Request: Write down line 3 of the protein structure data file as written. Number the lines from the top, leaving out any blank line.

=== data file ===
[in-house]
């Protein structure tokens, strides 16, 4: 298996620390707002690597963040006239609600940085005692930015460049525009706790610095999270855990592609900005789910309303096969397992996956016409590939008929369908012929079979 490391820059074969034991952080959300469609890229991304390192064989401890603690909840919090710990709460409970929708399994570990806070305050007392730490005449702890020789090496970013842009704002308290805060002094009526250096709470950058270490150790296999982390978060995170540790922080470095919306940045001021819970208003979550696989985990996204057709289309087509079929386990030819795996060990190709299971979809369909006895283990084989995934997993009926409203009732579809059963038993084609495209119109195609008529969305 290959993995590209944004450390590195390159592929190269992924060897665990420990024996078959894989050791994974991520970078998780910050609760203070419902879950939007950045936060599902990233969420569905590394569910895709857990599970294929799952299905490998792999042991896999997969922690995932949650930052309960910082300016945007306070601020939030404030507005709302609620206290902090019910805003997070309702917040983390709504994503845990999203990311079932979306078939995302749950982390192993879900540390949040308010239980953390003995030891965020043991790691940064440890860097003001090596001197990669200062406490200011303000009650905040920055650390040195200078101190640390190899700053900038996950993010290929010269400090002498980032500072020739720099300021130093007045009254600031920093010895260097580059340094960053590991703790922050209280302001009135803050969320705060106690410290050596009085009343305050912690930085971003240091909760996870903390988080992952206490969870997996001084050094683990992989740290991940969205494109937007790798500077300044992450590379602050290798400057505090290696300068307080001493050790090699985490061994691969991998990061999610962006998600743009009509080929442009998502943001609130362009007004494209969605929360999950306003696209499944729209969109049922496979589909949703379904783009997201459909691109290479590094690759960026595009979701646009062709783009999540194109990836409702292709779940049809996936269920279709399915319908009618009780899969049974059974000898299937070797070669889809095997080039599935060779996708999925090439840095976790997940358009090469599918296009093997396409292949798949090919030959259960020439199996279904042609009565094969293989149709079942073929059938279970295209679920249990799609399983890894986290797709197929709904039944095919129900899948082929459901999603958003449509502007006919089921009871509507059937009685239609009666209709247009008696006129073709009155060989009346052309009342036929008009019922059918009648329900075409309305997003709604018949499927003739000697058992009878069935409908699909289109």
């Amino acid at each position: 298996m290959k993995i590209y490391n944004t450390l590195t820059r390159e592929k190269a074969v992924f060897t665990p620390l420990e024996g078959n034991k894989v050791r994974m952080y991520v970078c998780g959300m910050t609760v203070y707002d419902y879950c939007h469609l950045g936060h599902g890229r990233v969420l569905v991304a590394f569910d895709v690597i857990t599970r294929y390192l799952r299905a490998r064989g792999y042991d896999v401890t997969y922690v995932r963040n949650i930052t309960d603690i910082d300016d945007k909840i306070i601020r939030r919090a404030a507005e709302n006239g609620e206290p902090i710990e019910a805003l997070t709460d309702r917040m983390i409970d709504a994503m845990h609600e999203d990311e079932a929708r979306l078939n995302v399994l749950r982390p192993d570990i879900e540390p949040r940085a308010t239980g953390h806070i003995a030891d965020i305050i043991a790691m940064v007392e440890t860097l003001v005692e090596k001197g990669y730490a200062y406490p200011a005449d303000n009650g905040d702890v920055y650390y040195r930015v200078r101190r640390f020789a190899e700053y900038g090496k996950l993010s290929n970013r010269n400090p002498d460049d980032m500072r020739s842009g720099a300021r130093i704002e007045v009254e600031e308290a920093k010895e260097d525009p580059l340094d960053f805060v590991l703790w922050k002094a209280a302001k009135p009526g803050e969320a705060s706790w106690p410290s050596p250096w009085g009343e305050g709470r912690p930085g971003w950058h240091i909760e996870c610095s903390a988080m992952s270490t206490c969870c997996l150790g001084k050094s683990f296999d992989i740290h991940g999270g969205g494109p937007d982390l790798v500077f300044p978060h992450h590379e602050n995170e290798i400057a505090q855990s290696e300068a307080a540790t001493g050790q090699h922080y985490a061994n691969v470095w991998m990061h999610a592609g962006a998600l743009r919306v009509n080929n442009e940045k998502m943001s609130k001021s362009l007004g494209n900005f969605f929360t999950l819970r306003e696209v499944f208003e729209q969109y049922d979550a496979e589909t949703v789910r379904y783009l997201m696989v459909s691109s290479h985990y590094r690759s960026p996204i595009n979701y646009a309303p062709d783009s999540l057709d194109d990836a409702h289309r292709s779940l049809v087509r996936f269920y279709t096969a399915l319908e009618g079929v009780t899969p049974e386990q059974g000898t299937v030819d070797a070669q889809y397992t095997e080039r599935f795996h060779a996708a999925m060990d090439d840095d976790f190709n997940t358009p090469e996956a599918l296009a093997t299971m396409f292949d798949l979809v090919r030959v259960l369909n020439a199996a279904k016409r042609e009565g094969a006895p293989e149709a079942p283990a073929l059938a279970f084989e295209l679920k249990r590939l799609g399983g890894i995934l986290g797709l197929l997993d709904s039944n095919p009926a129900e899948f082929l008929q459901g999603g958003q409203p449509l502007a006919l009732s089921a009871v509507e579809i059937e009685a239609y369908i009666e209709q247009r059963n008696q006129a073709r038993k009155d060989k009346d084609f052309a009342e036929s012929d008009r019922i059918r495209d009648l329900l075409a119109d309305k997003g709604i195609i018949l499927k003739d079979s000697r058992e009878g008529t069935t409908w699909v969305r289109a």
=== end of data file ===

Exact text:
């Amino acid at each position: 298996m290959k993995i590209y490391n944004t450390l590195t820059r390159e592929k190269a074969v992924f060897t665990p620390l420990e024996g078959n034991k894989v050791r994974m952080y991520v970078c998780g959300m910050t609760v203070y707002d419902y879950c939007h469609l950045g936060h599902g890229r990233v969420l569905v991304a590394f569910d895709v690597i857990t599970r294929y390192l799952r299905a490998r064989g792999y042991d896999v401890t997969y922690v995932r963040n949650i930052t309960d603690i910082d300016d945007k909840i306070i601020r939030r919090a404030a507005e709302n006239g609620e206290p902090i710990e019910a805003l997070t709460d309702r917040m983390i409970d709504a994503m845990h609600e999203d990311e079932a929708r979306l078939n995302v399994l749950r982390p192993d570990i879900e540390p949040r940085a308010t239980g953390h806070i003995a030891d965020i305050i043991a790691m940064v007392e440890t860097l003001v005692e090596k001197g990669y730490a200062y406490p200011a005449d303000n009650g905040d702890v920055y650390y040195r930015v200078r101190r640390f020789a190899e700053y900038g090496k996950l993010s290929n970013r010269n400090p002498d460049d980032m500072r020739s842009g720099a300021r130093i704002e007045v009254e600031e308290a920093k010895e260097d525009p580059l340094d960053f805060v590991l703790w922050k002094a209280a302001k009135p009526g803050e969320a705060s706790w106690p410290s050596p250096w009085g009343e305050g709470r912690p930085g971003w950058h240091i909760e996870c610095s903390a988080m992952s270490t206490c969870c997996l150790g001084k050094s683990f296999d992989i740290h991940g999270g969205g494109p937007d982390l790798v500077f300044p978060h992450h590379e602050n995170e290798i400057a505090q855990s290696e300068a307080a540790t001493g050790q090699h922080y985490a061994n691969v470095w991998m990061h999610a592609g962006a998600l743009r919306v009509n080929n442009e940045k998502m943001s609130k001021s362009l007004g494209n900005f969605f929360t999950l819970r306003e696209v499944f208003e729209q969109y049922d979550a496979e589909t949703v789910r379904y783009l997201m696989v459909s691109s290479h985990y590094r690759s960026p996204i595009n979701y646009a309303p062709d783009s999540l057709d194109d990836a409702h289309r292709s779940l049809v087509r996936f269920y279709t096969a399915l319908e009618g079929v009780t899969p049974e386990q059974g000898t299937v030819d070797a070669q889809y397992t095997e080039r599935f795996h060779a996708a999925m060990d090439d840095d976790f190709n997940t358009p090469e996956a599918l296009a093997t299971m396409f292949d798949l979809v090919r030959v259960l369909n020439a199996a279904k016409r042609e009565g094969a006895p293989e149709a079942p283990a073929l059938a279970f084989e295209l679920k249990r590939l799609g399983g890894i995934l986290g797709l197929l997993d709904s039944n095919p009926a129900e899948f082929l008929q459901g999603g958003q409203p449509l502007a006919l009732s089921a009871v509507e579809i059937e009685a239609y369908i009666e209709q247009r059963n008696q006129a073709r038993k009155d060989k009346d084609f052309a009342e036929s012929d008009r019922i059918r495209d009648l329900l075409a119109d309305k997003g709604i195609i018949l499927k003739d079979s000697r058992e009878g008529t069935t409908w699909v969305r289109a």